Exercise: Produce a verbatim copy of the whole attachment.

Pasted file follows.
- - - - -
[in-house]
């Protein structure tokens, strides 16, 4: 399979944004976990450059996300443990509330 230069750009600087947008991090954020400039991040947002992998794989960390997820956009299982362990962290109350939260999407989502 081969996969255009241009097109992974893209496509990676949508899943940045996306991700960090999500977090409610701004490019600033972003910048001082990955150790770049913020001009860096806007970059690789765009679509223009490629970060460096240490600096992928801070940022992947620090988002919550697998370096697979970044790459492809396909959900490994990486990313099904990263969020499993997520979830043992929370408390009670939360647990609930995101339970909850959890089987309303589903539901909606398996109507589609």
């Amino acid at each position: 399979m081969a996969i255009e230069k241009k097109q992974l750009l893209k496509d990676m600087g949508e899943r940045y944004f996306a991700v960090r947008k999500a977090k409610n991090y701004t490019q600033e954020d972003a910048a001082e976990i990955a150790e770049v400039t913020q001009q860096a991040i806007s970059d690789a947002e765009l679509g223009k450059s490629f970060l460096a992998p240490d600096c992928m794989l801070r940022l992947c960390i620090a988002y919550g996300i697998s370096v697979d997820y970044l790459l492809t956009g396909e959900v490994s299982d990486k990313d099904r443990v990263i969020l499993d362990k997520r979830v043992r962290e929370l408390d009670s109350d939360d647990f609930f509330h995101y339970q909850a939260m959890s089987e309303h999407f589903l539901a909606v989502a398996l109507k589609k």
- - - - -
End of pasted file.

[in-house]
């Protein structure tokens, strides 16, 4: 399979944004976990450059996300443990509330 230069750009600087947008991090954020400039991040947002992998794989960390997820956009299982362990962290109350939260999407989502 081969996969255009241009097109992974893209496509990676949508899943940045996306991700960090999500977090409610701004490019600033972003910048001082990955150790770049913020001009860096806007970059690789765009679509223009490629970060460096240490600096992928801070940022992947620090988002919550697998370096697979970044790459492809396909959900490994990486990313099904990263969020499993997520979830043992929370408390009670939360647990609930995101339970909850959890089987309303589903539901909606398996109507589609």
């Amino acid at each position: 399979m081969a996969i255009e230069k241009k097109q992974l750009l893209k496509d990676m600087g949508e899943r940045y944004f996306a991700v960090r947008k999500a977090k409610n991090y701004t490019q600033e954020d972003a910048a001082e976990i990955a150790e770049v400039t913020q001009q860096a991040i806007s970059d690789a947002e765009l679509g223009k450059s490629f970060l460096a992998p240490d600096c992928m794989l801070r940022l992947c960390i620090a988002y919550g996300i697998s370096v697979d997820y970044l790459l492809t956009g396909e959900v490994s299982d990486k990313d099904r443990v990263i969020l499993d362990k997520r979830v043992r962290e929370l408390d009670s109350d939360d647990f609930f509330h995101y339970q909850a939260m959890s089987e309303h999407f589903l539901a909606v989502a398996l109507k589609k």